So maybe Uncle Joe will be VP again, who knows.

    But I do think Joe is in the mix, as well as Harris and Klobuchar (if she can get some early traction). I just don't see Booker, Warren or Bernie getting far. Don't know enough about Castro, he was once hyped as the next big thing but Beto may have eclipsed him (and they're both from Texas). Have not seen enough of Gillibrand to judge, although her work in a NY law firm representing Phillip Morris in litigation and ties to Andrew Cuomo is gonna make it hard for her to please any wing of the party it seems to me.
    1991 -- 1992 -- 2001 -- 2010 -- 2015

  13. #53
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    Quote Originally Posted by OldPhiKap View Post
    And I would not discount the chance that it is Beto who is picking the running mate. I['m not sure how many of you watched his debates or have seen his speeches -- he is the real deal when it comes to old-time political stumping and speaking.
    I'll take someone who's got a ton of experience in politics without too much baggage and is a middle of the road policy wonk who knows how to compromise in order to get things done. I'm sure I'm in the minority.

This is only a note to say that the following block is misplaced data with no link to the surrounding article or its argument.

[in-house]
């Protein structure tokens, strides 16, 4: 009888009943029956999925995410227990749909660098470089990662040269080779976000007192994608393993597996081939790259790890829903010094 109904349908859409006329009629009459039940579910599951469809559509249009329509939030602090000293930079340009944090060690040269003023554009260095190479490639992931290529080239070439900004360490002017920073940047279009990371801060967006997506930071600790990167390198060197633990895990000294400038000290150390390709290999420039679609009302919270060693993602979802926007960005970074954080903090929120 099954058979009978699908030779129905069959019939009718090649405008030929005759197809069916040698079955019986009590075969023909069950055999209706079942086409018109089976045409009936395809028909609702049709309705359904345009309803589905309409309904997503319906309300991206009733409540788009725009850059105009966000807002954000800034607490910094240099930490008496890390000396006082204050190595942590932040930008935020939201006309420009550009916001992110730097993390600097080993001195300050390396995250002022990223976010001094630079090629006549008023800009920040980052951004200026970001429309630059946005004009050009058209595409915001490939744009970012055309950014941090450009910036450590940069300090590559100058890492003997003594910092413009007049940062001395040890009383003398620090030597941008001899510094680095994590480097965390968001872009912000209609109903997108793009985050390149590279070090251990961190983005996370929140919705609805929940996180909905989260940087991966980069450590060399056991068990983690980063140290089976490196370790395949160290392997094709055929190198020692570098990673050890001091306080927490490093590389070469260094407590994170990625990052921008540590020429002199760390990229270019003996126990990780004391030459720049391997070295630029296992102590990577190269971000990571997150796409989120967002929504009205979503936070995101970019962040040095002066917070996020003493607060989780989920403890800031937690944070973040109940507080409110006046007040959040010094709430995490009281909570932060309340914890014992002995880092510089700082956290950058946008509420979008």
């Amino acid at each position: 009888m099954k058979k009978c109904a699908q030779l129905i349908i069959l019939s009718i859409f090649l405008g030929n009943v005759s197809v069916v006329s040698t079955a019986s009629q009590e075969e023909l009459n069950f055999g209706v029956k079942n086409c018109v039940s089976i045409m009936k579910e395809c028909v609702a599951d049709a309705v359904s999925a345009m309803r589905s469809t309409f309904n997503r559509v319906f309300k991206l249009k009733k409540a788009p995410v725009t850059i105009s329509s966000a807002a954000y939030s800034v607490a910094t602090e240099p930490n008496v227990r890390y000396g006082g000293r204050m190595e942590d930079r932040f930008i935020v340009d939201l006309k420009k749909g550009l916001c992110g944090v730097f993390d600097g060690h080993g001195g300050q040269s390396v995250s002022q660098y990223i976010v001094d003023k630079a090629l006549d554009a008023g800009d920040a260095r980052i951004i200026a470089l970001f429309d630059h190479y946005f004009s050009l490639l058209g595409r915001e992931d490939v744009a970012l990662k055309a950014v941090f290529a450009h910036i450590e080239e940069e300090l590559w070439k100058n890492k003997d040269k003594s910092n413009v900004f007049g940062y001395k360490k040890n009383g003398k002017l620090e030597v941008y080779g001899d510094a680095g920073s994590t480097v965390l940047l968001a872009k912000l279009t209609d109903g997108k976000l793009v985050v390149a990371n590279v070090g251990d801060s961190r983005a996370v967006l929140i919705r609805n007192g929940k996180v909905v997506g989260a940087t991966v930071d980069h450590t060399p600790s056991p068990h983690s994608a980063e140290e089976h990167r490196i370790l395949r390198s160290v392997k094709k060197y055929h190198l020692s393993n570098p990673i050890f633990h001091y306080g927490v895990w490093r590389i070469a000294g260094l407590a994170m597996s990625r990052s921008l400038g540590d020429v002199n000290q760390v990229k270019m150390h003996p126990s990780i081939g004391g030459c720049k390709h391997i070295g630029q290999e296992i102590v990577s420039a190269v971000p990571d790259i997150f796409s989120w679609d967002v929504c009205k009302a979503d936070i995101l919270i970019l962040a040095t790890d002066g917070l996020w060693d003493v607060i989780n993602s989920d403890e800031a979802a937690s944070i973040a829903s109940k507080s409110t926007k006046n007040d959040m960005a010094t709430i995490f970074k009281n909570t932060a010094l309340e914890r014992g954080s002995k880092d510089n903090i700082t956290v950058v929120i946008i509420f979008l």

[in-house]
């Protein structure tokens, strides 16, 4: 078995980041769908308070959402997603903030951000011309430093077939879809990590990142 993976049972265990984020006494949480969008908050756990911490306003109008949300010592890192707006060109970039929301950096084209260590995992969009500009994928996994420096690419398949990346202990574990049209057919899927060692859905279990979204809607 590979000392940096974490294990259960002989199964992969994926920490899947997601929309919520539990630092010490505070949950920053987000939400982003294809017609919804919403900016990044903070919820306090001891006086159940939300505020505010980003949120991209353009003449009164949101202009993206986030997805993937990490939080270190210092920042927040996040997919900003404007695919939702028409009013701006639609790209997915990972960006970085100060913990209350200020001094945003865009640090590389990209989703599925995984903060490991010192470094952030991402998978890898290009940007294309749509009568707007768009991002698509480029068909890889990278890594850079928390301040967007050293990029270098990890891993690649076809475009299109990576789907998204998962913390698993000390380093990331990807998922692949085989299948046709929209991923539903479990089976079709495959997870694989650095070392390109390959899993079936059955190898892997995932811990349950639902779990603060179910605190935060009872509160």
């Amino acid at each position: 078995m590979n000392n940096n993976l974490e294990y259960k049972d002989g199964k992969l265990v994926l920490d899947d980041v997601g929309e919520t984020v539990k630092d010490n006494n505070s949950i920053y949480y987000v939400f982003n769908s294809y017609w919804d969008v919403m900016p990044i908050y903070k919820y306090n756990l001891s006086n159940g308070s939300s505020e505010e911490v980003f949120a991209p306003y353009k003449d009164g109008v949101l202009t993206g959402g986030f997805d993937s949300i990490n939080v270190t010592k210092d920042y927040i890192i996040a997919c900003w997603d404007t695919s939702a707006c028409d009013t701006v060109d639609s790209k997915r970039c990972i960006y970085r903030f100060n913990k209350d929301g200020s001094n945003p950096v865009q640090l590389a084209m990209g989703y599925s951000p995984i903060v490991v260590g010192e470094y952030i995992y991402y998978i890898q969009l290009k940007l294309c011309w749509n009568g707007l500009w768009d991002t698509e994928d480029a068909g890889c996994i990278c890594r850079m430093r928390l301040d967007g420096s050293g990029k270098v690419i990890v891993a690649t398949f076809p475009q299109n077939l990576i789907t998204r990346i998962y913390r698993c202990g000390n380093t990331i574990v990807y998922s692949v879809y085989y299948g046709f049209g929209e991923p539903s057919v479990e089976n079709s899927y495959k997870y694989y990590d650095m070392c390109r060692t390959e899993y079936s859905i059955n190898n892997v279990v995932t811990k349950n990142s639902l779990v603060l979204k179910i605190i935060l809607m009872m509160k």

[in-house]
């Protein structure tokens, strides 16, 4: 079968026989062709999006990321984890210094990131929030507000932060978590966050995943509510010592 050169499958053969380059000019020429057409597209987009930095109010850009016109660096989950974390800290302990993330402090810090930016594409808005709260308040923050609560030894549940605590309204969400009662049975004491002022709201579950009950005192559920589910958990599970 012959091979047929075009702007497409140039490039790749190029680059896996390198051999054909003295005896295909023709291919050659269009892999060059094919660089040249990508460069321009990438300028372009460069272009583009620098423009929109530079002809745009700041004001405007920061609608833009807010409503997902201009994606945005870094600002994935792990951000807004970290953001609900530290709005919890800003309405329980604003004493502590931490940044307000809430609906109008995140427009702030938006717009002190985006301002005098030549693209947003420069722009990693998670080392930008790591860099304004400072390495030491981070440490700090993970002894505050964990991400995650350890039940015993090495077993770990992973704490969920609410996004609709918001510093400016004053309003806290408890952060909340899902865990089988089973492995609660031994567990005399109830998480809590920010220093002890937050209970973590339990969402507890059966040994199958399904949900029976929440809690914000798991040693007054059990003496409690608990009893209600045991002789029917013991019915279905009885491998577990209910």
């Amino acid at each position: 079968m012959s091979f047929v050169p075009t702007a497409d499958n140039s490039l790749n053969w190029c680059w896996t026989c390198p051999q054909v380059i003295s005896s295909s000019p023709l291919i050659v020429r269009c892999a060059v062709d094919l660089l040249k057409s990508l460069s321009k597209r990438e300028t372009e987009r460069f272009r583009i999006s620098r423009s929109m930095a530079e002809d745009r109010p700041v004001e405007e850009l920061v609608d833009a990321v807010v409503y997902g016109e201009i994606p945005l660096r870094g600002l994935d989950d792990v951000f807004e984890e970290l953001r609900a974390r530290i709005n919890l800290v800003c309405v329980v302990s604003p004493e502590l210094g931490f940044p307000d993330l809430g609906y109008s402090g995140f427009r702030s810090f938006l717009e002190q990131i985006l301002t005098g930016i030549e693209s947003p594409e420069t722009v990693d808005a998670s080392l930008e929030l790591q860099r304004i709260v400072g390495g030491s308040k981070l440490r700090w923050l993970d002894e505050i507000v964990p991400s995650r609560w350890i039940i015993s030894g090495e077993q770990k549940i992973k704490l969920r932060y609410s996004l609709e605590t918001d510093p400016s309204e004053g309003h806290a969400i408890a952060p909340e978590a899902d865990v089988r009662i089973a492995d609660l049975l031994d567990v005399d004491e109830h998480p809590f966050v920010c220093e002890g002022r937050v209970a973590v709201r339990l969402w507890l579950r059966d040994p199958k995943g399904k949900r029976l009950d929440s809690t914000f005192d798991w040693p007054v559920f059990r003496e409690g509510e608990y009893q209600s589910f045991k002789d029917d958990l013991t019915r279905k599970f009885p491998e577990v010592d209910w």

Rich
    "Failure is Not a Destination"
    Coach K on the Dan Patrick Show, December 22, 2016

  14. #54
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    Quote Originally Posted by Rich View Post
    I'll take someone who's got a ton of experience in politics without too much baggage and is a middle of the road policy wonk who knows how to compromise in order to get things done. I'm sure I'm in the minority.
    I'm with you in this cycle -- but my preferred candidates never win in either party. Still riding the Tsongas Tsunami here.
    1991 -- 1992 -- 2001 -- 2010 -- 2015

  15. #55
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    Quote Originally Posted by Rich View Post
    I'll take someone who's got a ton of experience in politics without too much baggage and is a middle of the road policy wonk who knows how to compromise in order to get things done. I'm sure I'm in the minority.